One regrettable feature of these orders is that they cannot be amended, even by the Minister at this stage. The Minister used the phrase that the oath was an irritant to some people in Northern Ireland. But presumably Republicans from Northern Ireland who are elected to this House must find the oath they take here objectionable. If that argument about avoiding irritation is applicable to the Northern Ireland Assembly, it must also apply here. Does that mean that we get rid of the oath in this House? I do not think that hon. Members will accept that argument. When an hon Member takes that oath he understands that he is taking on a solemn and serious duty and it is a ceremony which he undergoes conscious of what it means.

An oath of allegiance does not make people loyal who are disloyal, people who are secretly working for the destruction of the State. It excludes only the scrupulous and the honest. The same can be said of oaths generally in the United Kingdom. Some people would not wish to take the oath falsely and others would take the oath yet would be disloyal.

We must consider the oath in relation to the situation in Northern Ireland. The taking of such a solemn oath was important in 1920 when the two new States of Ireland were both determined to establish their separate identities. It today clearly reminds the person who is required to take the oath that he cannot lightly dismiss the undertaking he has given, and it emphasises the importance of the duty he is taking on. Of course, if an oath is falsely sworn, it brings the whole ceremony into contempt. I accept that. We would all deprecate anyone taking an oath falsely.

I do not accept that in the circumstances existing in Northern Ireland the oath of allegiance should be abolished. As we know from cases in court, people take oaths in Great Britain and do not abide by them. But that is no argument for the abolition of oaths throughout the United Kingdom. Just because some individuals who are taking on responsible jobs wilfully perjure themselves, why should we condone their calculated conduct by removing the oath altogether for the positions set out in the order?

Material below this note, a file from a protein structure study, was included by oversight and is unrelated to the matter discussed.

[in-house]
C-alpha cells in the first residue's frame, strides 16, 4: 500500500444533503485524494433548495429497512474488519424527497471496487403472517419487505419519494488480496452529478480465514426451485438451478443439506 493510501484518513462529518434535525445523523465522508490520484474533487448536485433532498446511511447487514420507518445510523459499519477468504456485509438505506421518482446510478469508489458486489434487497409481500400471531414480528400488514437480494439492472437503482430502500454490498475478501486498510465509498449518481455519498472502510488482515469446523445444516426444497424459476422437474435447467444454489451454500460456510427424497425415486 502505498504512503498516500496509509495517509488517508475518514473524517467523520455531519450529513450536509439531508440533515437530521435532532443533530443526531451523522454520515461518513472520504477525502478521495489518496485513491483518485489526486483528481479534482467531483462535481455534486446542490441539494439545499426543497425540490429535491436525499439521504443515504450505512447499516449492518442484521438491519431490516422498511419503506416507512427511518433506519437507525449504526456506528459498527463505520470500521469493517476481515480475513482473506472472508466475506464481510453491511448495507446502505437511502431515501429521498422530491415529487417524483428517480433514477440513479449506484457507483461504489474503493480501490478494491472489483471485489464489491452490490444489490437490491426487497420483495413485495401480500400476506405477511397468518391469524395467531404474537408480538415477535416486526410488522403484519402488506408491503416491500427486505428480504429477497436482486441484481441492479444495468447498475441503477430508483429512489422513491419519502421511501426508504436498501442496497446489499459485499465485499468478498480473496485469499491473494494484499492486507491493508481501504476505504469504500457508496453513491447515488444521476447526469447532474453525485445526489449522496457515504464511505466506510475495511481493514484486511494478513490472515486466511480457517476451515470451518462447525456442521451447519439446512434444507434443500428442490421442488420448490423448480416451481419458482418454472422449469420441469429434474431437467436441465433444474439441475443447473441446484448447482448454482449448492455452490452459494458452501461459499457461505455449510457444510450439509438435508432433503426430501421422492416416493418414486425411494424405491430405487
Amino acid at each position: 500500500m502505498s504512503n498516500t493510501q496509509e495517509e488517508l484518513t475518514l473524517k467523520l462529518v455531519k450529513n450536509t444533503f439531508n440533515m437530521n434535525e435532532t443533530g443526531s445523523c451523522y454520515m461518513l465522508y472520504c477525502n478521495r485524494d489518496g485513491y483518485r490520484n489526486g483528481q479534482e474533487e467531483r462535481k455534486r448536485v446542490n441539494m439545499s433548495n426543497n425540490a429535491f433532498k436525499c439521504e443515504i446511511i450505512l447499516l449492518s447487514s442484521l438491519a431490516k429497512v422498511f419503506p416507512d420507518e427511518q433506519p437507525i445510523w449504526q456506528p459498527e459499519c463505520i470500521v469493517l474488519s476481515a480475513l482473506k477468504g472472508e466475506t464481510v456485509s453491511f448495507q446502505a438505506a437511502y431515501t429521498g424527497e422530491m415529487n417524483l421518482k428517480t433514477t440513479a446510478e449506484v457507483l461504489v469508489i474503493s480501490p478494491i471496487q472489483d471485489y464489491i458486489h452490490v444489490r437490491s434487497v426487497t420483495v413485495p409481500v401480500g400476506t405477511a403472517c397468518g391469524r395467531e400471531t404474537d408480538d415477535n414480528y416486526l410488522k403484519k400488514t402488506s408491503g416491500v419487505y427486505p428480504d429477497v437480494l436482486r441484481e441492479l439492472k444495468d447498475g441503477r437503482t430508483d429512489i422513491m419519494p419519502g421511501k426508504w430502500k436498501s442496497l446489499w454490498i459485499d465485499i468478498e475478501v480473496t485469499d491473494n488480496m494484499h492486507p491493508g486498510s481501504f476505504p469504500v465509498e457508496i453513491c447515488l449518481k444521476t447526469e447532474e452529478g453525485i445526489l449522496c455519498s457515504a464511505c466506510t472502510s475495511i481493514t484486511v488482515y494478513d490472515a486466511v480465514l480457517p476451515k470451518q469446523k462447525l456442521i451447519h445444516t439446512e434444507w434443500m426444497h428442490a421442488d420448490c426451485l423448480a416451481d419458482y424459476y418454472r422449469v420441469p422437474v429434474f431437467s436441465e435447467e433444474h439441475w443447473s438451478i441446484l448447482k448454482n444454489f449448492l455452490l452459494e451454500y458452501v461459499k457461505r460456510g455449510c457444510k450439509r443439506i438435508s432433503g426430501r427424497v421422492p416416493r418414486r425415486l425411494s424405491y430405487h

Many responsible people in Northern Ireland—not just politicians—will consider that the order is one more example of appeasement of the Republican element, whose demands have increased with insatiable greed. These have been increasing since 1968, and every time we have given way to a demand it has been followed by a fresh demand.

The order is not an isolated case. Only yesterday, my right hon. Friend the Secretary of State refused to require that Members of the new Assembly should take the oath of allegiance which is taken in this House by the hon. Members for Belfast, West (Mr. Fitt), Fermanagh and South Tyrone (Mr. McManus) and Mid-Ulster (Miss Devlin). If peace were restored in Ulster, I would urge that we should require an oath of allegiance only when it was required in the rest of the United Kingdom. But peace has not been restored, and I think it essential that the Government should not be seen to be giving way to the Republican demands.

School teachers are included in the schedule. Concern has been expressed in this House over the years about the extreme left-wing or Communist or Maoist political philosophy expounded by some school teachers to students in Great Britain. I have heard complaints about it by my right hon. and hon. Friends, although perhaps such complaints have not come from Opposition Members.